Press TV – Lebanese and Syrian officials are working together to facilitate the return of thousands of refugees who want to return to Syria, a Lebanese official says.
“There are contacts with the Syrian authorities about thousands of Syrians who want to return to Syria,” Lebanon’s head of the General Security agency Major General Abbas Ibrahim told reporters on Thursday.
“The stay of Syrians in Lebanon will not go on for a long time. There is intensive work by the political authority,” he added.
The official did not give a timeframe for the return of refugees, but noted that some part of the plan will take place in the short term.
Nearly 1.5 million Syrian refugees have been living in Lebanon since 2011, making up a quarter of the country’s population.
Last December, the UN refugee agency, UNHCR, said more than 50 percent of the Syrian refugees in Lebanon live in extreme poverty and are highly vulnerable than ever before.
Many Lebanese officials, including President Michel Aoun, are demanding that the government facilitate the return of the Syrian refugees, arguing that the Syrian government has managed to purge many areas of terrorists and the refugees can now safely return to their homes.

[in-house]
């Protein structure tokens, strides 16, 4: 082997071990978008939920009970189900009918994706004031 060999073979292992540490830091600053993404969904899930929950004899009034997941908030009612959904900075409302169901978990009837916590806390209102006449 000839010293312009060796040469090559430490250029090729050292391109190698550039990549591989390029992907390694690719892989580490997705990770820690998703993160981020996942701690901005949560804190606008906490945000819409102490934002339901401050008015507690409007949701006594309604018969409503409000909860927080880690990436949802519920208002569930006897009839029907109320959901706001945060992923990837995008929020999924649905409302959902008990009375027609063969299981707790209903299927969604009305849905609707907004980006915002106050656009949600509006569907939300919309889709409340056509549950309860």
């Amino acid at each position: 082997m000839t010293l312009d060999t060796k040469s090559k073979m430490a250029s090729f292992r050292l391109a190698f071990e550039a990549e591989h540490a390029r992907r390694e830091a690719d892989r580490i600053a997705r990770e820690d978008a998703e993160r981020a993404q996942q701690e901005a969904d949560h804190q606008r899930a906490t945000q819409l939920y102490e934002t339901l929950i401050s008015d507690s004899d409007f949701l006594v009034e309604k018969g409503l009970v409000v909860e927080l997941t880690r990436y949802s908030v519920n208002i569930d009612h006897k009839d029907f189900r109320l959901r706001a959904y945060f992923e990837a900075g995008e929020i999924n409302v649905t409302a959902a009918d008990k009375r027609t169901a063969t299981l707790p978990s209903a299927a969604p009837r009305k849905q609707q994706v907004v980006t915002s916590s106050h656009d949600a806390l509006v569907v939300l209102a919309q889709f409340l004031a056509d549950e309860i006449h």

Meanwhile, Lebanese Prime Minister Saad al-Hariri has expressed opposition to any forced eviction of refugees.
The UNHCR said it was “aware of several return movements of Syrian refugees being planned to Syria.”
“UNHCR is in regular contact with the General Directorate of the General Security [of Lebanon] on this issue,” the UN agency said in an emailed statement in response to a question from Reuters.
In April, several hundred Syrian refugees returned to Syria from the Shebaa area of southern Lebanon under the supervision of Lebanon’s General Security in coordination with Syrian officials.
Aid agencies, however, have said it is too early for returns to begin.
A conference co-hosted by the UN and the EU later in April said that conditions for the return of refugees have not been fulfilled yet, noting that voluntary repatriation may not take place in safety and dignity.